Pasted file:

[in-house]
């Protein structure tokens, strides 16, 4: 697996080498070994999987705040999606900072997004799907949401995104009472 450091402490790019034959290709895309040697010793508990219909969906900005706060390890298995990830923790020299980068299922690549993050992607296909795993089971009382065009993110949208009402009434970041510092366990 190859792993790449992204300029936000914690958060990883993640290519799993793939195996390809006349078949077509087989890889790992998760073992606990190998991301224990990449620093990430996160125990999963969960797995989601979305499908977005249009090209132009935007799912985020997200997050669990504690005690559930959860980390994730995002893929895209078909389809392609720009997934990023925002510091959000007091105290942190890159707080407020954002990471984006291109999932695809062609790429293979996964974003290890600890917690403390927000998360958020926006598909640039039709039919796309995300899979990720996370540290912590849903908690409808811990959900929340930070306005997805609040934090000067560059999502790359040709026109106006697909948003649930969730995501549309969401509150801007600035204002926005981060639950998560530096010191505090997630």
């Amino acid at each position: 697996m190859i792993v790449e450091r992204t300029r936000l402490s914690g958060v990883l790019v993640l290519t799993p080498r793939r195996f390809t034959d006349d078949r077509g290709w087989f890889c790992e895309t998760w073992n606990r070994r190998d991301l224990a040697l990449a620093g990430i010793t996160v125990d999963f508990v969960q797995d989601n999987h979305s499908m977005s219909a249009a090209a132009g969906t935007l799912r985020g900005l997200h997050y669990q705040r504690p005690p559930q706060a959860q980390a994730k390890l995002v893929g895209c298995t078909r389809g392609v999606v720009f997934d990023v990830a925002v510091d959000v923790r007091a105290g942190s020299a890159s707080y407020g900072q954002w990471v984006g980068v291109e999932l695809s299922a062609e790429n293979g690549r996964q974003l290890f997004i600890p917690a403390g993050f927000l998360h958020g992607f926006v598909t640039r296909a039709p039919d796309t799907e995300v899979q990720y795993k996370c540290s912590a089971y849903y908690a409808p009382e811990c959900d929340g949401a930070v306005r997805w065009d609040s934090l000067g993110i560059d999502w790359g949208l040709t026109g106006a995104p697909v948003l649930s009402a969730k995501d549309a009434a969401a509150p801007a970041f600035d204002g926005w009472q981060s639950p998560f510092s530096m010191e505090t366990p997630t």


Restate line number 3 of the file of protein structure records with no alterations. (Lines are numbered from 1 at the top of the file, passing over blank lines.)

């Amino acid at each position: 697996m190859i792993v790449e450091r992204t300029r936000l402490s914690g958060v990883l790019v993640l290519t799993p080498r793939r195996f390809t034959d006349d078949r077509g290709w087989f890889c790992e895309t998760w073992n606990r070994r190998d991301l224990a040697l990449a620093g990430i010793t996160v125990d999963f508990v969960q797995d989601n999987h979305s499908m977005s219909a249009a090209a132009g969906t935007l799912r985020g900005l997200h997050y669990q705040r504690p005690p559930q706060a959860q980390a994730k390890l995002v893929g895209c298995t078909r389809g392609v999606v720009f997934d990023v990830a925002v510091d959000v923790r007091a105290g942190s020299a890159s707080y407020g900072q954002w990471v984006g980068v291109e999932l695809s299922a062609e790429n293979g690549r996964q974003l290890f997004i600890p917690a403390g993050f927000l998360h958020g992607f926006v598909t640039r296909a039709p039919d796309t799907e995300v899979q990720y795993k996370c540290s912590a089971y849903y908690a409808p009382e811990c959900d929340g949401a930070v306005r997805w065009d609040s934090l000067g993110i560059d999502w790359g949208l040709t026109g106006a995104p697909v948003l649930s009402a969730k995501d549309a009434a969401a509150p801007a970041f600035d204002g926005w009472q981060s639950p998560f510092s530096m010191e505090t366990p997630t």